GMOs, human rights and the environment

June 2017

The advisory opinion of the International Monsanto Tribunal, referred to in GM-Free Scotland articles earlier this year [1,2], has been published.

Six questions were addressed by the Tribunal, and its opinions were based exclusively on legal considerations, grounded in international human rights and humanitarian laws (see below).

Question 1 asked if Monsanto, by its activities, infringed the right to a safe, clean, healthy and sustainable environment. This question related to crop protection products such as insecticides and glyphosate-based herbicides (Monsanto's 'Roundup') whose presence has escalated in the environment due to GM crops [3,4].

Question 2 asked if Monsanto, by its activities, infringed the right to food, including both physical and economic access. This question relates to aggressive marketing of GMOs forcing farmers to buy expensive new seeds every year, royalties payable due to gene contamination, interference with community-level food production, the enabling of invasive species [5], and harm to soil and water.

Question 3 asked if Monsanto, by its activities, infringed the right to the highest attainable standard of health, encompassing physical, mental and social health. This question relates to acute reactions to GM crops and the pesticides associated with them, and to chronic disease, congenital disease and cancers.

Question 4 asked if Monsanto infringed the freedom indispensable for scientific research. This question closely relates to freedom of thought and expression as well as the right to information, and is therefore key to safeguarding the rights examined in the first three questions. The question presented to the Tribunal includes Monsanto's habit of suppressing inconvenient information with expensive court actions and rushed counter-science, and of launching massive campaigns to discredit independent science.

On Questions 1-4, the Tribunal's opinion was that Monsanto had infringed all these rights.

Question 5 concerned the Company's complicity in war crimes (by providing Agent Orange defoliant), while Question 6 asked if Monsanto's activities could constitute a crime of 'ecocide' (serious damage to, or destruction of, the environment so as to alter the environment upon which certain human groups rely). Because of the current state of international law, the Tribunal was unable to give a definitive answer to these two questions.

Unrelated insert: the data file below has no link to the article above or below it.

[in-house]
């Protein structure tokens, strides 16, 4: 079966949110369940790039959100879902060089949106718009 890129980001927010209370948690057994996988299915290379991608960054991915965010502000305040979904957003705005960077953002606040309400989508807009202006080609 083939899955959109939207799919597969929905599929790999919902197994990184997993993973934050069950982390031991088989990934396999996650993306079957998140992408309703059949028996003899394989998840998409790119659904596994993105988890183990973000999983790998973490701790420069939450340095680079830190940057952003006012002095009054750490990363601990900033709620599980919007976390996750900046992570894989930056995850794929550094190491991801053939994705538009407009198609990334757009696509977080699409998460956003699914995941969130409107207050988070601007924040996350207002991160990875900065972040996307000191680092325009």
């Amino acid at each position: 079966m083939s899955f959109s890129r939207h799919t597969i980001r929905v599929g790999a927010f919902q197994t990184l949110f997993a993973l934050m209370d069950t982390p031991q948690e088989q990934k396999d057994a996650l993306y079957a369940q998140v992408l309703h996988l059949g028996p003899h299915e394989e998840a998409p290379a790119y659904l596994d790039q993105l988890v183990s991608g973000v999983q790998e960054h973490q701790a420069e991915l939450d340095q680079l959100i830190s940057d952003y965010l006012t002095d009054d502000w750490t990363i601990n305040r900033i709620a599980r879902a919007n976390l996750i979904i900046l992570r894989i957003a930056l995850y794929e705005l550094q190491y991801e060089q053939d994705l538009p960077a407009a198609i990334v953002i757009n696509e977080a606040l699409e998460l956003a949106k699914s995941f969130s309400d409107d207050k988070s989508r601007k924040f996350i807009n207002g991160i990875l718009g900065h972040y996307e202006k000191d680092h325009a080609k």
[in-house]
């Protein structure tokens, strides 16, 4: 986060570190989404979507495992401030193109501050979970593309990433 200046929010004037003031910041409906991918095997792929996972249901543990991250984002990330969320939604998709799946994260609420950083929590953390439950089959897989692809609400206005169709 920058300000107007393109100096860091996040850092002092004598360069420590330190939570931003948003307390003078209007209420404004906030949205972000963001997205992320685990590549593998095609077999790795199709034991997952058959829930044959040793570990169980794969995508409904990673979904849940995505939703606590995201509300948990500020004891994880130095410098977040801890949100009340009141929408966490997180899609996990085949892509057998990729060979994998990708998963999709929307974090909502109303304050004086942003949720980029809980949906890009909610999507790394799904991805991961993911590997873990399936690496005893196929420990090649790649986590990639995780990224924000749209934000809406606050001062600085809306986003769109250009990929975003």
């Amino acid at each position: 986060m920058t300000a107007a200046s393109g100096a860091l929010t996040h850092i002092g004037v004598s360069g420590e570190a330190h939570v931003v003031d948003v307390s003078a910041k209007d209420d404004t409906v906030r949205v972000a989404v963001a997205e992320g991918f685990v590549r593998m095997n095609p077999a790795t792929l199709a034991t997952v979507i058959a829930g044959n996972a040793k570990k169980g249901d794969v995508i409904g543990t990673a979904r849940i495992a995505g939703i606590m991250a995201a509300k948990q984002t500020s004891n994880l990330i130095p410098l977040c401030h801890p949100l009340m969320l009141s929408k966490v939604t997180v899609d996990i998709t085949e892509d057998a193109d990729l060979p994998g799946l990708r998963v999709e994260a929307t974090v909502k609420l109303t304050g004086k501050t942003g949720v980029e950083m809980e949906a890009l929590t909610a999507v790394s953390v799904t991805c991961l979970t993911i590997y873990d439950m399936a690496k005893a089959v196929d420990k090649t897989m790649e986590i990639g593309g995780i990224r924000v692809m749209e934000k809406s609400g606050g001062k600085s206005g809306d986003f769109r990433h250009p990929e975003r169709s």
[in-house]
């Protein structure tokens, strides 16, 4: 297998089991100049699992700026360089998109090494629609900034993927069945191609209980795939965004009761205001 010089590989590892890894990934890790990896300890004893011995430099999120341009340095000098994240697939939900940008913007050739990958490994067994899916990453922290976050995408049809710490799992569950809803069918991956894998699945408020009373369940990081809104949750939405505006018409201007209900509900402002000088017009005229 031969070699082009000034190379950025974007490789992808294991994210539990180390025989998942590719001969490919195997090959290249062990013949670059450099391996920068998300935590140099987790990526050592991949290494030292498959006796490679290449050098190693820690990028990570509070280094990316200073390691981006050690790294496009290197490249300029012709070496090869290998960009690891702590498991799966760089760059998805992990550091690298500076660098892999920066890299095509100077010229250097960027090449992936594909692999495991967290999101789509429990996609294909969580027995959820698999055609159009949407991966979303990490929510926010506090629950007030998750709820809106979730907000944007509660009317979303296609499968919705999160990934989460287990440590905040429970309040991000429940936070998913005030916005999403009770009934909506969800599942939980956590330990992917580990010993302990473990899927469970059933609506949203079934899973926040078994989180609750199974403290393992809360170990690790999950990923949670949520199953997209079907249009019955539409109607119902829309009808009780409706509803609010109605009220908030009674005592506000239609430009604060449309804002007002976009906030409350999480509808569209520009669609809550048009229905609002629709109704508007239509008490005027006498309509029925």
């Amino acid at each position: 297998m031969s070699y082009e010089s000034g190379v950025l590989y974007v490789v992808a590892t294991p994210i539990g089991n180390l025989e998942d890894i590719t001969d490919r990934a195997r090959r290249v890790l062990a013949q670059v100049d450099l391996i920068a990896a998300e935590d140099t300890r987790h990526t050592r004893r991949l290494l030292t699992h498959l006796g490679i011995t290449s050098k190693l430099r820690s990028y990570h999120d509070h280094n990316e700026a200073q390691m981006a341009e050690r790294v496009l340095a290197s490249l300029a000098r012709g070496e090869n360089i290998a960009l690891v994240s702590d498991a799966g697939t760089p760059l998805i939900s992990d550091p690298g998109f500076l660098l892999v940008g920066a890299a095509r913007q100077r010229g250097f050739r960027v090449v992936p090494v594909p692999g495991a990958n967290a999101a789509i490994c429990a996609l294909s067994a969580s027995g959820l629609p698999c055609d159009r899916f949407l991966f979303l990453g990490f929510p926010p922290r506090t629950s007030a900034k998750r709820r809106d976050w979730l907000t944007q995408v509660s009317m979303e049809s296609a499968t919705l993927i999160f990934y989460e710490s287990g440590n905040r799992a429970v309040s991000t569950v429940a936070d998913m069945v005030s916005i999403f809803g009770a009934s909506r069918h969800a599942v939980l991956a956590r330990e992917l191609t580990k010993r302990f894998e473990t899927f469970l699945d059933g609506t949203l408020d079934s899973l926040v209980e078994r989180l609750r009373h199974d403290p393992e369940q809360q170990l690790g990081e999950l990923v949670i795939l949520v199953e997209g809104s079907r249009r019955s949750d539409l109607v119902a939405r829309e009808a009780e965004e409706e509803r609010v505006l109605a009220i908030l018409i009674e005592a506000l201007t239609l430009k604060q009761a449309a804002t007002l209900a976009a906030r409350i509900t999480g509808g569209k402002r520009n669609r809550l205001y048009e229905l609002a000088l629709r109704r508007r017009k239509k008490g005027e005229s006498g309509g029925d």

Importantly, the Tribunal highlighted the fact that, while a whole set of legal rules are in place to protect investors rights and trade, these same provisions are undermining national capacity to protect human and environmental rights. With regard to this widening gap between corporate accountability and human rights, the Tribunal called for two urgent actions:
  1. The need to assert the primacy of human and environmental rights law.
  2. The need to hold non-state actors responsible within international human rights law.

The International Monsanto Tribunal

To reach their Advisory Opinion, five eminent judges spent six-months reviewing the testimony of 28 witnesses.

The witnesses consisted of seven victims, six farmers, six scientists (including a toxicologist), and three public health experts, besides lawyers, vets, beekeepers and regulatory agents.

Monsanto was "strongly encouraged" to participate.

"Most opinion tribunals have had a considerable impact, and it is now accepted that they contribute to the progressive development of international law - International Monsanto Tribunal Advisory Opinion, The Hague, April 18 2017."

(Organic Consumers Association 23.04.17


As we prepare for Brexit, these international human rights will become even more important to the health and well-being of the UK people and the environment.


[1] THE GLYPHOSATE DODGE - February 2017

  • Monsanto Tribunal Judges slam Monsanto over violation of Human Rights, Sustainable Pulse, 13.04.17
  • Summary of the advisory opinion of the International Monsanto Tribunal, 18.04.17,

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